Another way to limit radiation dose to the normal surrounding tissues is to dose radiation over multiple beams from different angles. The multiple beams converge on the treated tumor, while the surrounding tissues experience a fraction of the dose. High dose conformity over the tumor is further enhanced by planning with Intensity-Modulated Radiation Therapy (IMRT), which uses individual lead leaves in the machine’s radiation window that are in constant motion during treatment. This action shapes the radiation field, “painting” the dose across the tumor and sparing more normal tissue than is possible with conventional radiation planning. IMRT can be used with nasal tumors, heart base tumors, prostate tumors, and more tumor types are being added to the list.

To learn more about Radiation Therapy at VRC or any other services that we offer, please give us a call at 610-647-2950 or email us at info@vrcmalvern.com.

 

Continuing Education at VRC

Is This Going to Burn? Side Effects of Radiation Therapy

WEDNESDAY, February 3, 2016 AT 7:00 PM

Rick Chetney DVM

A Discourse on Minimizing Side Effects of Therapeutic Radiation in Veterinary Medicine

  • Basic overview of previous radiation therapy delivery methods
  • How current practices in radiation therapy can minimize side effects to normal tissues
  • Types of radiation therapy in current use
  • How current practices in radiation therapy can minimize side effects to normal tissues
  • How to manage radiation side effects once they are observed

1 credit of complimentary CE through RACE and PVMA

LOCATION :

VRC Veterinary Referral Center

340 Lancaster Avenue

Malvern, PA 19355

 

PROGRAM :

Complimentary dinner and meet and greet starts at 7:00 pm. Session begins at 7:30 pm followed by Q & A.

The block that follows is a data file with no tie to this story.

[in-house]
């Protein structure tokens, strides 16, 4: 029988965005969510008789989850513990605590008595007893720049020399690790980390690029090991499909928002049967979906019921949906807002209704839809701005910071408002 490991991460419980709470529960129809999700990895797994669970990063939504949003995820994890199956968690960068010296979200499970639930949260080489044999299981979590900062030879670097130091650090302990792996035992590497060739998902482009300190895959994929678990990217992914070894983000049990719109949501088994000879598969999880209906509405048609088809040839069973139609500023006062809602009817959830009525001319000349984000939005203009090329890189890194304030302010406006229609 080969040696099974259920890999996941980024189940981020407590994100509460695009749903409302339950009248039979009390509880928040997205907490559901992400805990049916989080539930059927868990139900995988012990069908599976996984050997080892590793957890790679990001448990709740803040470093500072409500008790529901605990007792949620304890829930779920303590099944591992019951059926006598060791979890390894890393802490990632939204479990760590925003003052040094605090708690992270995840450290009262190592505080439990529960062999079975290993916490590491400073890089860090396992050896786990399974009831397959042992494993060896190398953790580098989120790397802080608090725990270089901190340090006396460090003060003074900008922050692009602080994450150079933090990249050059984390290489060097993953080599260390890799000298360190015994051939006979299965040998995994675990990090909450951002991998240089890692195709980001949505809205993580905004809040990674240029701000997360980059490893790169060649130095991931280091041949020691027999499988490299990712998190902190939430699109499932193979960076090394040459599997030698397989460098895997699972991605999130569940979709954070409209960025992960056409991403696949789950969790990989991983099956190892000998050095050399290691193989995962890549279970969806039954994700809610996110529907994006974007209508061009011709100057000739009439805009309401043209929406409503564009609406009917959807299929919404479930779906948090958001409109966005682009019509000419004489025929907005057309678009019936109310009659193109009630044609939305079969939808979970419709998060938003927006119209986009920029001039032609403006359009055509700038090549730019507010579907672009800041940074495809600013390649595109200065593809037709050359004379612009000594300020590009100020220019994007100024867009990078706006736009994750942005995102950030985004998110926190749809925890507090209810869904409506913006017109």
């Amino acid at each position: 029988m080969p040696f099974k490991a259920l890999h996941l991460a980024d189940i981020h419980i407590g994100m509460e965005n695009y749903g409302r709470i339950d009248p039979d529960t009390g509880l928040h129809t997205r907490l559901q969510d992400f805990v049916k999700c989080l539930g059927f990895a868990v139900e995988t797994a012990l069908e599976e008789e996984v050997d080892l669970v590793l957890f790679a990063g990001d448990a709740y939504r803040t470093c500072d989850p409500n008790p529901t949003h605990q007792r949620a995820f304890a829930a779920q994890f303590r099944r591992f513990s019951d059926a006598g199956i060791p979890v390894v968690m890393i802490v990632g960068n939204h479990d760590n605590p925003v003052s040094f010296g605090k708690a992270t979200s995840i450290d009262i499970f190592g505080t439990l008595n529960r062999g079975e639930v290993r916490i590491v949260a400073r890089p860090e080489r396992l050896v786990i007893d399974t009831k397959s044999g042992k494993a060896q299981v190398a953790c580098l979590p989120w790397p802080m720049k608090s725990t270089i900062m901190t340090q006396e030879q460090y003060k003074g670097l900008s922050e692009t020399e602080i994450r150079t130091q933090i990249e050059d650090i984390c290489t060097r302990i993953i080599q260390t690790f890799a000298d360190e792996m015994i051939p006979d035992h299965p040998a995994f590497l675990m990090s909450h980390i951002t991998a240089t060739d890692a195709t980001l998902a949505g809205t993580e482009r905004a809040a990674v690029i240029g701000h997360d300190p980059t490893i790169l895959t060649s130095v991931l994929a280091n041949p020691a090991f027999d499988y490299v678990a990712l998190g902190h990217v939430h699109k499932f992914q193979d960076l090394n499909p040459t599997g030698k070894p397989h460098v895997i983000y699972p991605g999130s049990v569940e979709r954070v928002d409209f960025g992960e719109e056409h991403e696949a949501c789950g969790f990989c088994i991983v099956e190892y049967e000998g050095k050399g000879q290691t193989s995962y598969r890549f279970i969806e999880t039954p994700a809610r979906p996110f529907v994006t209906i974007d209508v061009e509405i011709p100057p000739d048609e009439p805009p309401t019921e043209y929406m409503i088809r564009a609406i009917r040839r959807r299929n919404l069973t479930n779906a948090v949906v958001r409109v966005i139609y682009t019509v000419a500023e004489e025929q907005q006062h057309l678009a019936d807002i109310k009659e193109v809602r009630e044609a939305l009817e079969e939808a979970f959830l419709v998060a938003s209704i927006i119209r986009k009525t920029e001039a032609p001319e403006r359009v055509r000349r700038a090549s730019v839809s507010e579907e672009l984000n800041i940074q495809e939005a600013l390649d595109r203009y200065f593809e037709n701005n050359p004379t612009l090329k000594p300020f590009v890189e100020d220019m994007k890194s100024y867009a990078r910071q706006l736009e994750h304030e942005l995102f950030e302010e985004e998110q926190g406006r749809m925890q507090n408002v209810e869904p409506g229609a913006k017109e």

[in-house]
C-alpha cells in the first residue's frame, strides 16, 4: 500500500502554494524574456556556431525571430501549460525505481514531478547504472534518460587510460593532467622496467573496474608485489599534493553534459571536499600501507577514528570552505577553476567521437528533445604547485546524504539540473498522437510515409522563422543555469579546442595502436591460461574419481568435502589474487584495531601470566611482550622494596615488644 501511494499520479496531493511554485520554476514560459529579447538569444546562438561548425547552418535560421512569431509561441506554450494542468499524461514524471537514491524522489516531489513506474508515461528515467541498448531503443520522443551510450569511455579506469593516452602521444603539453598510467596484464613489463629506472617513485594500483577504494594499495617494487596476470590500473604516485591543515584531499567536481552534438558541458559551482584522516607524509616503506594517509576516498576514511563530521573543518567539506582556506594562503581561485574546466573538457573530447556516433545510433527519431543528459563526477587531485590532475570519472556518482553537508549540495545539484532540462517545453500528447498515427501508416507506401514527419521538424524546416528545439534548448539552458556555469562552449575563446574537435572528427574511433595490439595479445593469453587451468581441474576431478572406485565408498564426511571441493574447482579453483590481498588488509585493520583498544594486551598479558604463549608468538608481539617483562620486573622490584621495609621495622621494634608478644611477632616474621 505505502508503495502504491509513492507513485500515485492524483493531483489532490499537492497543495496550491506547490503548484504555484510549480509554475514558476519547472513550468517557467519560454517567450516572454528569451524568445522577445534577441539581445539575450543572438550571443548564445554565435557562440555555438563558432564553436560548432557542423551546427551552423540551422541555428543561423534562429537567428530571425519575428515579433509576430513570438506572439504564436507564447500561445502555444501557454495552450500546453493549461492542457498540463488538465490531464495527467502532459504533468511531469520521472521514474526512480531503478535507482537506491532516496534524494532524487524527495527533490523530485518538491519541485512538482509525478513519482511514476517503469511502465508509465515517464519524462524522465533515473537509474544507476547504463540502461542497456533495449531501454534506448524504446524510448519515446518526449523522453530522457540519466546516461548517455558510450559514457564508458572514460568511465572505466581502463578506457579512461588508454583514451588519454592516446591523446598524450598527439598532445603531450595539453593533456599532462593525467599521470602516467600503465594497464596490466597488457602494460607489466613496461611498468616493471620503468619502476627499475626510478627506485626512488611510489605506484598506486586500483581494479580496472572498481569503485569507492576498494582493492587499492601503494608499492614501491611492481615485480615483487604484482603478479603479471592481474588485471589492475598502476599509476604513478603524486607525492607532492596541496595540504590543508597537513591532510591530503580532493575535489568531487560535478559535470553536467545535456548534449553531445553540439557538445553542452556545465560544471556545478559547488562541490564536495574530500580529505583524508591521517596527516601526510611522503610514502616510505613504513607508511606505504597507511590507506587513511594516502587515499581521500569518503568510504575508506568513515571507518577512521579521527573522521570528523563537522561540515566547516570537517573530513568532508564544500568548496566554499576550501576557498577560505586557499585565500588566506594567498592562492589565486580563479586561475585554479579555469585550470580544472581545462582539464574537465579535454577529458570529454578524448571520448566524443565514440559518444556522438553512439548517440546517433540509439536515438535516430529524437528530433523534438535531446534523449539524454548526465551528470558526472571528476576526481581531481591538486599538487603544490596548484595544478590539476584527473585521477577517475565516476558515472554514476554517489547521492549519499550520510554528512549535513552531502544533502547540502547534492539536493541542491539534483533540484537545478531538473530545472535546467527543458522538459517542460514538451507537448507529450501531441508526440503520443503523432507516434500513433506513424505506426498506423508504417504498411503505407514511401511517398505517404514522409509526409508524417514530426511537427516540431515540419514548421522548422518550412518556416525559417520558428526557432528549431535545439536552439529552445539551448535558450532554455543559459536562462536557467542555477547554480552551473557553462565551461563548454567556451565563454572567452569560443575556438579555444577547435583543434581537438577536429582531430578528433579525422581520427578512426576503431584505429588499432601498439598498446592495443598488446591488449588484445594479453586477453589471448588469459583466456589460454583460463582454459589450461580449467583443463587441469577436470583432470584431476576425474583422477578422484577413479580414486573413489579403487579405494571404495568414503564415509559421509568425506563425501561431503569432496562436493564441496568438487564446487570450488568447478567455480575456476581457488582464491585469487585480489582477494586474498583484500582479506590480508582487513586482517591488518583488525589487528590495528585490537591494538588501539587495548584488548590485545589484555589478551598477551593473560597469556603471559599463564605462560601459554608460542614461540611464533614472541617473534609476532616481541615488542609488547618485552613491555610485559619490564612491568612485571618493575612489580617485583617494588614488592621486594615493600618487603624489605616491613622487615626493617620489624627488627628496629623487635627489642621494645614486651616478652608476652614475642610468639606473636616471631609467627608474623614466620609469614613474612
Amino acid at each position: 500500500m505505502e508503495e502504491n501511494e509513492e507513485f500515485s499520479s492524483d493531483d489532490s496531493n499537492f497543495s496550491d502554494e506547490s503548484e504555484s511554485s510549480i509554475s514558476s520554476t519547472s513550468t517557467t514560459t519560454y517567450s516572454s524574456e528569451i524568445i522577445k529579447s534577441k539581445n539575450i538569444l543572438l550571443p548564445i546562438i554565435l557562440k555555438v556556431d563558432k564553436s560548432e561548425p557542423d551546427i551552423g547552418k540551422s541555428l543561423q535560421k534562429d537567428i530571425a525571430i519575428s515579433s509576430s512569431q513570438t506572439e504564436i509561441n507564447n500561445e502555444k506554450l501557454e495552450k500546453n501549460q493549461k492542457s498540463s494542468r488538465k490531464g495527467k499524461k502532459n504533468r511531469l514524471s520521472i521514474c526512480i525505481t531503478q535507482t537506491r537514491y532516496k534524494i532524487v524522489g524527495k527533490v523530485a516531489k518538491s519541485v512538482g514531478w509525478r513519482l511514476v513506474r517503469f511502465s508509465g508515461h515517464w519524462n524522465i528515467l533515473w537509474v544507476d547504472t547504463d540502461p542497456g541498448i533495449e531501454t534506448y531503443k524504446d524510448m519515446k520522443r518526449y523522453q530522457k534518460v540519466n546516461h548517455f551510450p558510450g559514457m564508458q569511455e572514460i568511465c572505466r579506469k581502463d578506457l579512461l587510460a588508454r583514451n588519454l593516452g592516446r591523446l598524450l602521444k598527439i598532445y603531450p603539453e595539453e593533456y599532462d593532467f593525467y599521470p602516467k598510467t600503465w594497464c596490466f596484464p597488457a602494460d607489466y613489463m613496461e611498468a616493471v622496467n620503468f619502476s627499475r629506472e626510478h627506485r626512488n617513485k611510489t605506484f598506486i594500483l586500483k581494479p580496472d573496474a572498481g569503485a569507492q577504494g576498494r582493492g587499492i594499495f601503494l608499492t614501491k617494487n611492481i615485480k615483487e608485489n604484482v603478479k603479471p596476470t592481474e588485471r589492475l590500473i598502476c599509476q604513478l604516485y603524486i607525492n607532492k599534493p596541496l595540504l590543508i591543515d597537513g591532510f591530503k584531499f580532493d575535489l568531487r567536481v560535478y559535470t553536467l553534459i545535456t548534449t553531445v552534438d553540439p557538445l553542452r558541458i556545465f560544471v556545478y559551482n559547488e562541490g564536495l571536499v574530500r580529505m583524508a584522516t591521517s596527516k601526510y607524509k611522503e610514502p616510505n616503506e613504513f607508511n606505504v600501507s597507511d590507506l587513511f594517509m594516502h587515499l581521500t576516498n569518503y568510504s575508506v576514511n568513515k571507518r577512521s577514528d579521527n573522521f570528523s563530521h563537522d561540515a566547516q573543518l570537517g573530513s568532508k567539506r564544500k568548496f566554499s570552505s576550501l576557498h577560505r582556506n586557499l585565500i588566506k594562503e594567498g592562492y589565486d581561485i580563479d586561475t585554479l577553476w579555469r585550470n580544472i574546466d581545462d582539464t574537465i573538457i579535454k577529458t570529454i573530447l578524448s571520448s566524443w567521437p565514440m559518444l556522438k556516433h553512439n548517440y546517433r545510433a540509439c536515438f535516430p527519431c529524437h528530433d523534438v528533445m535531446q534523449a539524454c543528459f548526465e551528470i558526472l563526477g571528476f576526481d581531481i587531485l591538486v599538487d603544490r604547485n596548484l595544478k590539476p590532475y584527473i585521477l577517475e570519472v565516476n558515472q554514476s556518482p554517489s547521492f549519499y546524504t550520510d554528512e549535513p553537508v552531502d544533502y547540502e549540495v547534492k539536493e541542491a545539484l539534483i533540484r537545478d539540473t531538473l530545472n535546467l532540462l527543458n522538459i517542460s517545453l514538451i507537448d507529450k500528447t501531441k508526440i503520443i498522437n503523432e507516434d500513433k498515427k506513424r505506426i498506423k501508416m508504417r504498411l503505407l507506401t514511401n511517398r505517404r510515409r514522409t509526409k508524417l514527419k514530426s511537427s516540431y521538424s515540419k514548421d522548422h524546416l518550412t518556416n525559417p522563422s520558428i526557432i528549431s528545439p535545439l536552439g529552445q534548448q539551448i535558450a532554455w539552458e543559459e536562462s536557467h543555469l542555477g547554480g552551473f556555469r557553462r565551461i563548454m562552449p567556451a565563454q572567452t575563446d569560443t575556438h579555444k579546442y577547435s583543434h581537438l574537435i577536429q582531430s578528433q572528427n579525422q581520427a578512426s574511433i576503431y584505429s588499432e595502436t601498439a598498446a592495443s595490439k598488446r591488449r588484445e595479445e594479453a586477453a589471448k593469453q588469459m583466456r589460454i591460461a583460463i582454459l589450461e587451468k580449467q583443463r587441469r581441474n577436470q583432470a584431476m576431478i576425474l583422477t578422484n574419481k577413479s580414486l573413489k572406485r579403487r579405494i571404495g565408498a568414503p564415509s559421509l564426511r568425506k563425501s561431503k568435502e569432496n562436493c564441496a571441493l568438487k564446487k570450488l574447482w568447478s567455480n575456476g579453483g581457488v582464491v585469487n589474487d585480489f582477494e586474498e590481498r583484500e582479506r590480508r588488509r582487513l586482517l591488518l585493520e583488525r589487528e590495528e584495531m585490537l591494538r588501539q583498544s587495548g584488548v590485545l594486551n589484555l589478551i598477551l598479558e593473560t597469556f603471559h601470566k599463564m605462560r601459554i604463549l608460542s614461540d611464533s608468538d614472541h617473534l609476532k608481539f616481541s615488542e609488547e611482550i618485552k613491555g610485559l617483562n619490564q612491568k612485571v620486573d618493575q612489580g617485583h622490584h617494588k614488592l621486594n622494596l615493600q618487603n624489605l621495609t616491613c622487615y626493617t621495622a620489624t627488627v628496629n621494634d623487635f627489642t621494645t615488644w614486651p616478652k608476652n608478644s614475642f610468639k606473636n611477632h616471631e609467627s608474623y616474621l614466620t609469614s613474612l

Please contact Dara Longhini to register by January 28: 610-647-2950 or dlonghini@vrcmalvern.com.

Important VRC Announcement

To Our Referring Veterinary Community and Clients,

As we approach the end of 2015, all of us at VRC would like to express our gratitude for the trust and confidence you have placed in us to care for your clients and their pets. We recognize that you have many choices in where to refer your clients or receive specialty care for your pets and we appreciate that you have chosen us.

We have spent the greater part of this year learning and listening to the community and our referring veterinarians. We have heard and understood the importance of having all of our services under one roof to enable better patient care. This is why we are proud to announce the initiation of two changes to occur on January 4 that further elevate our medical offerings and increase client service.

Our first announcement is that we are relocating all of our services to the VRC hospital at 340 Lancaster Avenue in Malvern, PA. We know after 44 years in this community how important it is to have immediate access to all services. Combining the Cancer Center and VRC will create efficiencies, elevate our care and streamline communications for both referring DVMs and pet owners alike.

Our second announcement is that our very own Dr. John Anastasio, the current Director of Emergency and Critical Care will expand his role to become the medical director for the entire hospital. Dr. Kenneth Sadanaga and Dr. Dietrich Franczuszki both look forward to turning their attention fully on their surgical procedures and client communication. They are as eager as I am to see these exciting changes implemented and to witness the enhancements in customer experience that we know will accompany them.

We have always understood the importance of the customer experience, from interactions with our reception to the journey that both our patients and clients undertake while in our care. We also recognize the significance of a strong communication line between a referring veterinarian and the veterinary specialists on our team. These aforementioned changes will create a more unified environment in our hospital that will even further develop the client care and communication with the referral community that we already so deeply value. Under one roof, we will have the ability to work together and hold ourselves to the same high standards that we have in the past, while simultaneously striving to raise the bar and exceed expectations. We hope that these changes even further reinforce the confidence you already have in us as we enter 2016.

From all of us at VRC, we wish you, your staff, and family a happy holiday season and a healthy and prosperous New Year.

Best Regards,

James Gregory
Hospital Director
VRC Veterinary Hospital
340 Lancaster Ave
Malvern, PA 19355